Contact InformationOffice: MBB 3.148BA
Edward M. Marcottemarcotte@icmb.utexas.edu
Mr. and Mrs. Corbin J. Robertson, Sr. Regents Chair in Molecular Biology
Hollaender Distinguished Postdoctoral Fellow, University of California, Los Angeles, 2000
BS, National Merit Scholar, University of Texas - Austin, 1990
PhD, National Science Foundation predoctoral fellow, University of Texas - Austin, 1995
Fellow, Royal Society of Chemistry, 2012
Fellow, American Association for the Advancement of Science, 2011
Edith and Peter O`Donnell Award in Science, 2008
David and Lucile Packard Fellowship in Science and Engineering, 2002-2007
Camille and Henry Dreyfus New Faculty Award, 2001
Bioinformatics of protein function and interactions
Proteomics and bioinformatics
My group studies the large-scale organization of proteins, essentially trying to reconstruct the ‘wiring diagrams’ of cells by learning how all of the proteins encoded by a genome are associated into functional pathways, systems, and networks. We are interested both in discovering the functions of the proteins as well as in learning the underlying organizational principles of the networks. The work is evenly split between computational and experimental approaches, with the latter tending to be high-throughput functional genomics and proteomics approaches for studying thousands of genes/proteins in parallel.
Bioinformatics for discovering protein function
We've discovered a number of features of genomes that allow us to predict functions for proteins that have never been experimentally characterized. Using these techniques and information from over 30 fully sequenced genomes, we were able to calculate the first genome-wide predictions of protein function, finding very preliminary function for over half the 2,500 uncharacterized genes of yeast. Now, with hundreds of genomes in hand, we're extending these techniques, as well as asking basic questions about the evolution of protein interactions and the evolution of genomes.
Proteomics: High-throughput protein expression and interaction profiling
From work of ours and others, it is apparent that proteins in the cell participate in extended protein interaction networks involving thousands of proteins. We are interested in mapping these networks, measuring their dynamics, and using the networks to predict cell behavior and protein function. In the near term, we are developing mass spectrometry methods to measure absolute protein abundances and high-throughput microscopy methods to measure protein sub-cellular locations and activities, both of which allow us to test and extend the network models. In the long term, we would like to build a catalog of protein, mRNA and metabolite expression from cells grown under many different conditions, forming a quantitative picture of these molecular events inside cells. We expect that data of these sorts will put us on the road to developing predictive, rather than descriptive, theories of biology.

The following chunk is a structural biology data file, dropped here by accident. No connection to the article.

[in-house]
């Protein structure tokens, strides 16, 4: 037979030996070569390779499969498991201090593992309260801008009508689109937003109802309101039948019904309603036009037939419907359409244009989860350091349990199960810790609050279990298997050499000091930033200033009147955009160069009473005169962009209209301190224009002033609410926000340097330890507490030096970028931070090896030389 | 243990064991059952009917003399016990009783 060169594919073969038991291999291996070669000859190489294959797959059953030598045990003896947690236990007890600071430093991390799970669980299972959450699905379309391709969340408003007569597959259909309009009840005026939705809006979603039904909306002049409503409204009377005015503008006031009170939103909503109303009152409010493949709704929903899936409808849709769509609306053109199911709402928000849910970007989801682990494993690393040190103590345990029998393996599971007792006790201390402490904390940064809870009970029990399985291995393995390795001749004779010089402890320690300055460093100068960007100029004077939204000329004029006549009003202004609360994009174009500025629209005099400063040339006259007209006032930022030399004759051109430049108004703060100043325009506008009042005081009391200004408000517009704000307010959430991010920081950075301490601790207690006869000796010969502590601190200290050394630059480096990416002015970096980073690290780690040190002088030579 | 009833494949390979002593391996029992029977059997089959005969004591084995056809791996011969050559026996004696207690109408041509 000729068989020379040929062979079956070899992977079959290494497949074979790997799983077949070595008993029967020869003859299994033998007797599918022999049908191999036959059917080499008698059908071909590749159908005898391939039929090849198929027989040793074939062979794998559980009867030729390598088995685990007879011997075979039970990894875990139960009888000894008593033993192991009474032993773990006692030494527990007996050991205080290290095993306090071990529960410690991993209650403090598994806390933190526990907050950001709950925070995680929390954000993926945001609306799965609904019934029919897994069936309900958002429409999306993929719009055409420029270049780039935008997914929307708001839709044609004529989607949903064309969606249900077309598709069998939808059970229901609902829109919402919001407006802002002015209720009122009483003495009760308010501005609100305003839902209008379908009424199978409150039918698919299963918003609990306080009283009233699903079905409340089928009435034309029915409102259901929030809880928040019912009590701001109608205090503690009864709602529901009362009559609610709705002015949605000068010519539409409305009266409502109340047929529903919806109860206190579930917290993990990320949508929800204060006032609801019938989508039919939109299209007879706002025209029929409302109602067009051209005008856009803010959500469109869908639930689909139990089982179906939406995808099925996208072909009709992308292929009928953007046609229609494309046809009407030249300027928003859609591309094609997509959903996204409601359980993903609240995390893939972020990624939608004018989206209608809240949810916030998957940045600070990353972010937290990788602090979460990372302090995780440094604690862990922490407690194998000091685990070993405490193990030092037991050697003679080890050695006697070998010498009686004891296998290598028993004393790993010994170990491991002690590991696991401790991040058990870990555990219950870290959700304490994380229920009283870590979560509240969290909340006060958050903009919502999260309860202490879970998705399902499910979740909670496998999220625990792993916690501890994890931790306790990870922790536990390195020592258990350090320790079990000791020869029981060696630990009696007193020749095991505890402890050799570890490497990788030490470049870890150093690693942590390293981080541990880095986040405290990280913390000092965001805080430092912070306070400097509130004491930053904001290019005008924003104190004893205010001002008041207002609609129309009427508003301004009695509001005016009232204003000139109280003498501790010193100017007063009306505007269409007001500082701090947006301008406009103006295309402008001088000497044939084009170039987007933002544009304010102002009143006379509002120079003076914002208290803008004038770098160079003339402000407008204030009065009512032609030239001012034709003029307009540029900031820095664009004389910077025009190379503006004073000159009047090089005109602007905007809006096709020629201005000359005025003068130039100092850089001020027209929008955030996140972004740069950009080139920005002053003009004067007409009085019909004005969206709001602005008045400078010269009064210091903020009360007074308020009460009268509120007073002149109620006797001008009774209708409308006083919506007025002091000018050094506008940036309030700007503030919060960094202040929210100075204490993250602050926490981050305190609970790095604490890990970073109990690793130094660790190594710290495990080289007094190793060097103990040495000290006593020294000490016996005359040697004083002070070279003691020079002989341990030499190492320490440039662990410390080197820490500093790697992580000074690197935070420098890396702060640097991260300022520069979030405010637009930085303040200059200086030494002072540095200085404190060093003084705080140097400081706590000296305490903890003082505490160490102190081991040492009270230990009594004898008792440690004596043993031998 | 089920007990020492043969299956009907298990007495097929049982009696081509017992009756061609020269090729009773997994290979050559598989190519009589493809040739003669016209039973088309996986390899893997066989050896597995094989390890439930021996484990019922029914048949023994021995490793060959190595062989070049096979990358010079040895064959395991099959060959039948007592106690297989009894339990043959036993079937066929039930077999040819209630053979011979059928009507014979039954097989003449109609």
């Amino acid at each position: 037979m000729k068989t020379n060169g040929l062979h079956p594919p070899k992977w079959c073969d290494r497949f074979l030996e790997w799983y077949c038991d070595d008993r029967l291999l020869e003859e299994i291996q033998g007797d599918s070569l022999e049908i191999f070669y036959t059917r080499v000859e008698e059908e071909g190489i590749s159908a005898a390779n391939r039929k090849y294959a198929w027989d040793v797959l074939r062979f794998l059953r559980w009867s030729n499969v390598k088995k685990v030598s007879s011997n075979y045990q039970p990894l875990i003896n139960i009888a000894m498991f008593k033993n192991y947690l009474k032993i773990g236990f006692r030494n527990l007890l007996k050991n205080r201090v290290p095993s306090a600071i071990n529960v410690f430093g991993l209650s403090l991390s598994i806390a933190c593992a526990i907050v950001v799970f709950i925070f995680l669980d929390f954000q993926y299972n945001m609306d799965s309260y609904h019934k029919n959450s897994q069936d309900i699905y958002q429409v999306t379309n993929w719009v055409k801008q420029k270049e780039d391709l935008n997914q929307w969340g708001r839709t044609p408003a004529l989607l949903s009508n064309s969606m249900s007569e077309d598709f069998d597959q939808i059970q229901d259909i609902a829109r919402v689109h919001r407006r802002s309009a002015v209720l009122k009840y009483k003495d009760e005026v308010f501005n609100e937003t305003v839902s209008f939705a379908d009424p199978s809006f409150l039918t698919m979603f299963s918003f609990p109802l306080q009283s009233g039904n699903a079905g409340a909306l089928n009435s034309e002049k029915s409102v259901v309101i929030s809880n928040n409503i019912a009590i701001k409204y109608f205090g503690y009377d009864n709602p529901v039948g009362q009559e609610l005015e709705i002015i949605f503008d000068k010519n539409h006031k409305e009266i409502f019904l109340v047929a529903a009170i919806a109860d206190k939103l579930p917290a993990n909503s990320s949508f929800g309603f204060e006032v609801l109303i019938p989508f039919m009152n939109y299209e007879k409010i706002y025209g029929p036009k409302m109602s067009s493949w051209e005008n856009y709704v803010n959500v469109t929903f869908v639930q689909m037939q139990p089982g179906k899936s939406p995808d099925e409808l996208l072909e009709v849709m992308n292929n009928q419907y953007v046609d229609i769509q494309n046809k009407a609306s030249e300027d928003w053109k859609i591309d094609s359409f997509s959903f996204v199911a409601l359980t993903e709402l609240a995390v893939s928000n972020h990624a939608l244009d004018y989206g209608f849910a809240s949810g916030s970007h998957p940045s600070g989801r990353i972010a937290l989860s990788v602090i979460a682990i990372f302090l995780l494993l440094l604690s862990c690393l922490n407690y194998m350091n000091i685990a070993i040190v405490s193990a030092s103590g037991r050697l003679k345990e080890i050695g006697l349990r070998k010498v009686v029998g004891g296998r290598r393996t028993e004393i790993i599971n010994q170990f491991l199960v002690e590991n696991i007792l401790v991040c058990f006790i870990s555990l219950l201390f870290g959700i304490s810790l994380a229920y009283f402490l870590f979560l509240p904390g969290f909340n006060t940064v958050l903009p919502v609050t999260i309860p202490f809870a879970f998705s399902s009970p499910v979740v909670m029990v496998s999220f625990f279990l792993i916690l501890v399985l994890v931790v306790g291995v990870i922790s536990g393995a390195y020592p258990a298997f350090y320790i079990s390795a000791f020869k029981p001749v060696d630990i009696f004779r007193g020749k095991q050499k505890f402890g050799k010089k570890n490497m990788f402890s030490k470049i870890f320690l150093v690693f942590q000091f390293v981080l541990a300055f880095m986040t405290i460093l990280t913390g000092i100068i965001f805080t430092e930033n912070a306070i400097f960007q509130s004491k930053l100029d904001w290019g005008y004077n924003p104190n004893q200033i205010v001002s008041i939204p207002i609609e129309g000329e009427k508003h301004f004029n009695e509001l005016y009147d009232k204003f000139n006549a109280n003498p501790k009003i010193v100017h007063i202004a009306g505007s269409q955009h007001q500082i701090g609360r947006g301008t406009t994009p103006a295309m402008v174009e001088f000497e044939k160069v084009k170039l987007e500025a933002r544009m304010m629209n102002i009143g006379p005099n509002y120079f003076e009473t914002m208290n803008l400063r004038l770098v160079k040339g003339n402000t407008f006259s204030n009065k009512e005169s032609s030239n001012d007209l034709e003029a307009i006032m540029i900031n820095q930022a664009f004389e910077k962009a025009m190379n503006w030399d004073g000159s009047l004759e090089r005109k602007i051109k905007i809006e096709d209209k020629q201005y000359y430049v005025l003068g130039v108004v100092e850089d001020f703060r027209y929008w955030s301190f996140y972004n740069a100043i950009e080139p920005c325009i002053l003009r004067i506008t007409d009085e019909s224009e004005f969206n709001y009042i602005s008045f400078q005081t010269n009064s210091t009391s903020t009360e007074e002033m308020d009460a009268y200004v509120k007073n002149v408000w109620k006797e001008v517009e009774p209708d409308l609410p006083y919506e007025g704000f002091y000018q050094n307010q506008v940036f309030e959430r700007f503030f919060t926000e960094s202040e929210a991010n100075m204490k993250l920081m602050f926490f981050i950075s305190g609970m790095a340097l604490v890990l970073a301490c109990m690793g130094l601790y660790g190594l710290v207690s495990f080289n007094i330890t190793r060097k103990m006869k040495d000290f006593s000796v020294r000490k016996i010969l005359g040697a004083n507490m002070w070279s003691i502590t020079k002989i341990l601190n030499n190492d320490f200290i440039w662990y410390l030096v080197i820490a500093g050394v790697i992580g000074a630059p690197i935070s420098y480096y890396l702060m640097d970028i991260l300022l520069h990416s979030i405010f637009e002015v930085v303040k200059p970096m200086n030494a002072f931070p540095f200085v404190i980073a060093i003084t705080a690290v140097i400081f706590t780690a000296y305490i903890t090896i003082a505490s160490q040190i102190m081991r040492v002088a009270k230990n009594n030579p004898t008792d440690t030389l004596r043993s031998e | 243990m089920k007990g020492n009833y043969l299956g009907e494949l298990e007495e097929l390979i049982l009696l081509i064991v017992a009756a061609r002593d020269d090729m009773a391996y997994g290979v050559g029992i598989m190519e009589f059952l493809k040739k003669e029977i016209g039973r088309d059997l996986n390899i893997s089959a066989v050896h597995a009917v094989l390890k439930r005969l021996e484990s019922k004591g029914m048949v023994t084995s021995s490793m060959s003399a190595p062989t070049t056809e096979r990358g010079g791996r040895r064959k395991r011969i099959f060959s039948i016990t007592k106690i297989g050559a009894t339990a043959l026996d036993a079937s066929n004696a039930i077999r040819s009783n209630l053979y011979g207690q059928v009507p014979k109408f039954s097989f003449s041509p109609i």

Vogel C, Marcotte EM. "Insights into the regulation of protein abundance from proteomic and transcriptomic analyses" Nature Reviews Genetics 13 (2012):227-32.
Lee I et al. "Prioritizing candidate disease genes by network guilt-by-association of genome-wide association data" Genome Research 21(2011):1109-21.
McGary KL et al. "Systematic discovery of non-obvious human disease models through orthologous phenotypes" Proc. Natl. Acad. Sci. USA 107 (2010):6544-9.
Lee I et al. "Rational association of genes with traits using a genome-scale gene network for Arabidopsis thaliana" Nature Biotechnology 28 (2010):149-156.
Tabor JJ et al. "A Synthetic Genetic Edge Detection Program" Cell 137 (2009): 1272-1281.
Narayanaswamy R et al. "Widespread reorganization of metabolic enzymes into reversible assemblies upon nutrient starvation" Proc. Natl. Acad. Sci. USA 106 (2009): 10147-10152.
Li Z et al. "Rational Extension of the Ribosome Biogenesis Pathway Using Network-Guided Genetics" PLoS Biology (2009): .
Vogel C, Marcotte EM. "Calculating absolute and relative protein abundance from mass spectrometry based protein expression data." Nature Protocols 3 (2008): 144-1451.
Lee I et al. "A single network comprising the majority of genes accurately predicts the phenotypic effects of gene perturbation in C. elegans" Nature Genetics 40 (2008): 181-188.
Lu P et al. "Absolute protein expression profiling estimates the relative contributions of transcriptional and translational regulation" Nature Biotechnology 25 (2007): 117-124.
Levskaya A et al. "Bacterial Photography: Engineering E. coli to See Light" Nature 438 (2005): 441-442.
Lee I et al. "A probabilistic functional network of yeast genes" Science 306 (2004): 1555-1558.